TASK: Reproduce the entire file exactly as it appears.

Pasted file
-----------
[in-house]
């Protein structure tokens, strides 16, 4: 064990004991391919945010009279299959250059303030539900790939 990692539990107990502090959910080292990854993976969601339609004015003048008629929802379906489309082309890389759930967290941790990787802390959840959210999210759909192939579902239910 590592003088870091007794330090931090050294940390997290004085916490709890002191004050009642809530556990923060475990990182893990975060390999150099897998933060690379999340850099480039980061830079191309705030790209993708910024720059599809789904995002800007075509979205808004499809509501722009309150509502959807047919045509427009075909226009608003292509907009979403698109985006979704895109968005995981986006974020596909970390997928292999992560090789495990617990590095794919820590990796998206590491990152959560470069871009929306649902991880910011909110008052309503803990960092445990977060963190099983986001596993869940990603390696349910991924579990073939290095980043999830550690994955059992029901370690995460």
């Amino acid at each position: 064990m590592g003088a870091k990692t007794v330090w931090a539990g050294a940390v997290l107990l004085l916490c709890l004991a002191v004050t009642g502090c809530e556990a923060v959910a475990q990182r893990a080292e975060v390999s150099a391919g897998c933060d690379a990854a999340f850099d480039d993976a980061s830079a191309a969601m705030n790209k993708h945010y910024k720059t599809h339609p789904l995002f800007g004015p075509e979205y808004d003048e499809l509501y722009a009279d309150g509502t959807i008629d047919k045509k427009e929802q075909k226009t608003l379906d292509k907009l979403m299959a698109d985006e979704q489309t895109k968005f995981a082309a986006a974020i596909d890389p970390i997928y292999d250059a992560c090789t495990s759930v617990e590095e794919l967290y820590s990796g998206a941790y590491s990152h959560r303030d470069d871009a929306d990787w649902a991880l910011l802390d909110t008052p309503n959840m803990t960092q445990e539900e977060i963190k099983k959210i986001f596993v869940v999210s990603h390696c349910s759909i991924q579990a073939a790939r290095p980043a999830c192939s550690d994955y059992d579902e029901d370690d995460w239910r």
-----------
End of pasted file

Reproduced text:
[in-house]
């Protein structure tokens, strides 16, 4: 064990004991391919945010009279299959250059303030539900790939 990692539990107990502090959910080292990854993976969601339609004015003048008629929802379906489309082309890389759930967290941790990787802390959840959210999210759909192939579902239910 590592003088870091007794330090931090050294940390997290004085916490709890002191004050009642809530556990923060475990990182893990975060390999150099897998933060690379999340850099480039980061830079191309705030790209993708910024720059599809789904995002800007075509979205808004499809509501722009309150509502959807047919045509427009075909226009608003292509907009979403698109985006979704895109968005995981986006974020596909970390997928292999992560090789495990617990590095794919820590990796998206590491990152959560470069871009929306649902991880910011909110008052309503803990960092445990977060963190099983986001596993869940990603390696349910991924579990073939290095980043999830550690994955059992029901370690995460």
């Amino acid at each position: 064990m590592g003088a870091k990692t007794v330090w931090a539990g050294a940390v997290l107990l004085l916490c709890l004991a002191v004050t009642g502090c809530e556990a923060v959910a475990q990182r893990a080292e975060v390999s150099a391919g897998c933060d690379a990854a999340f850099d480039d993976a980061s830079a191309a969601m705030n790209k993708h945010y910024k720059t599809h339609p789904l995002f800007g004015p075509e979205y808004d003048e499809l509501y722009a009279d309150g509502t959807i008629d047919k045509k427009e929802q075909k226009t608003l379906d292509k907009l979403m299959a698109d985006e979704q489309t895109k968005f995981a082309a986006a974020i596909d890389p970390i997928y292999d250059a992560c090789t495990s759930v617990e590095e794919l967290y820590s990796g998206a941790y590491s990152h959560r303030d470069d871009a929306d990787w649902a991880l910011l802390d909110t008052p309503n959840m803990t960092q445990e539900e977060i963190k099983k959210i986001f596993v869940v999210s990603h390696c349910s759909i991924q579990a073939a790939r290095p980043a999830c192939s550690d994955y059992d579902e029901d370690d995460w239910r």